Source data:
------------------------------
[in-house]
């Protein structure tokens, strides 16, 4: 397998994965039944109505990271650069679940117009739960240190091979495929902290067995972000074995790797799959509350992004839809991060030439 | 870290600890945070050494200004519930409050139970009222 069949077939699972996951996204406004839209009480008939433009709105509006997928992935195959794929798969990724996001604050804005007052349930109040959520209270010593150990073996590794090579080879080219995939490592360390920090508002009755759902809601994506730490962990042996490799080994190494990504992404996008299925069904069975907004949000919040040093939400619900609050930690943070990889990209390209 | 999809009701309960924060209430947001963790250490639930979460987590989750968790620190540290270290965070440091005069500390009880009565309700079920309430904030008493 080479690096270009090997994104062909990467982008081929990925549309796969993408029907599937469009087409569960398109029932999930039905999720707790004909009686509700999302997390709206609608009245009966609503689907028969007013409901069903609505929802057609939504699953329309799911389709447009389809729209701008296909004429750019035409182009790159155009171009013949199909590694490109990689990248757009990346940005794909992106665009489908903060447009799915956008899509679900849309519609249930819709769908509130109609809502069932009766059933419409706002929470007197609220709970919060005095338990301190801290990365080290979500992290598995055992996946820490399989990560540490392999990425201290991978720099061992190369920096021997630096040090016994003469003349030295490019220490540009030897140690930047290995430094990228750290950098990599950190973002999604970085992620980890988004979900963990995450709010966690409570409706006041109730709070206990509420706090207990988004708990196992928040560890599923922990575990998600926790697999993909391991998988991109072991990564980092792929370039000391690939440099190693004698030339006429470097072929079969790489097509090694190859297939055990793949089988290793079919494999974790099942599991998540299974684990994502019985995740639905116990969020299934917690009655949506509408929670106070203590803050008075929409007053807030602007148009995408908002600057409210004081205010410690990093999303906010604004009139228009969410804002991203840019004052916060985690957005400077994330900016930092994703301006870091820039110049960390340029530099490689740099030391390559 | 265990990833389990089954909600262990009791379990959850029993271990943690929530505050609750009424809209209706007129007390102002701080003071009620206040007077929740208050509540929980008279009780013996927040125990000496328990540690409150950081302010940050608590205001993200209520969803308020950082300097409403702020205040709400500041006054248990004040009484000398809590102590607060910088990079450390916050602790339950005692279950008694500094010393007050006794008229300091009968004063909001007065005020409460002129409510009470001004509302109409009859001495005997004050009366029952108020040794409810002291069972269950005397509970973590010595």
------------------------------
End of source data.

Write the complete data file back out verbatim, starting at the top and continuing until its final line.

[in-house]
């Protein structure tokens, strides 16, 4: 397998994965039944109505990271650069679940117009739960240190091979495929902290067995972000074995790797799959509350992004839809991060030439 | 870290600890945070050494200004519930409050139970009222 069949077939699972996951996204406004839209009480008939433009709105509006997928992935195959794929798969990724996001604050804005007052349930109040959520209270010593150990073996590794090579080879080219995939490592360390920090508002009755759902809601994506730490962990042996490799080994190494990504992404996008299925069904069975907004949000919040040093939400619900609050930690943070990889990209390209 | 999809009701309960924060209430947001963790250490639930979460987590989750968790620190540290270290965070440091005069500390009880009565309700079920309430904030008493 080479690096270009090997994104062909990467982008081929990925549309796969993408029907599937469009087409569960398109029932999930039905999720707790004909009686509700999302997390709206609608009245009966609503689907028969007013409901069903609505929802057609939504699953329309799911389709447009389809729209701008296909004429750019035409182009790159155009171009013949199909590694490109990689990248757009990346940005794909992106665009489908903060447009799915956008899509679900849309519609249930819709769908509130109609809502069932009766059933419409706002929470007197609220709970919060005095338990301190801290990365080290979500992290598995055992996946820490399989990560540490392999990425201290991978720099061992190369920096021997630096040090016994003469003349030295490019220490540009030897140690930047290995430094990228750290950098990599950190973002999604970085992620980890988004979900963990995450709010966690409570409706006041109730709070206990509420706090207990988004708990196992928040560890599923922990575990998600926790697999993909391991998988991109072991990564980092792929370039000391690939440099190693004698030339006429470097072929079969790489097509090694190859297939055990793949089988290793079919494999974790099942599991998540299974684990994502019985995740639905116990969020299934917690009655949506509408929670106070203590803050008075929409007053807030602007148009995408908002600057409210004081205010410690990093999303906010604004009139228009969410804002991203840019004052916060985690957005400077994330900016930092994703301006870091820039110049960390340029530099490689740099030391390559 | 265990990833389990089954909600262990009791379990959850029993271990943690929530505050609750009424809209209706007129007390102002701080003071009620206040007077929740208050509540929980008279009780013996927040125990000496328990540690409150950081302010940050608590205001993200209520969803308020950082300097409403702020205040709400500041006054248990004040009484000398809590102590607060910088990079450390916050602790339950005692279950008694500094010393007050006794008229300091009968004063909001007065005020409460002129409510009470001004509302109409009859001495005997004050009366029952108020040794409810002291069972269950005397509970973590010595």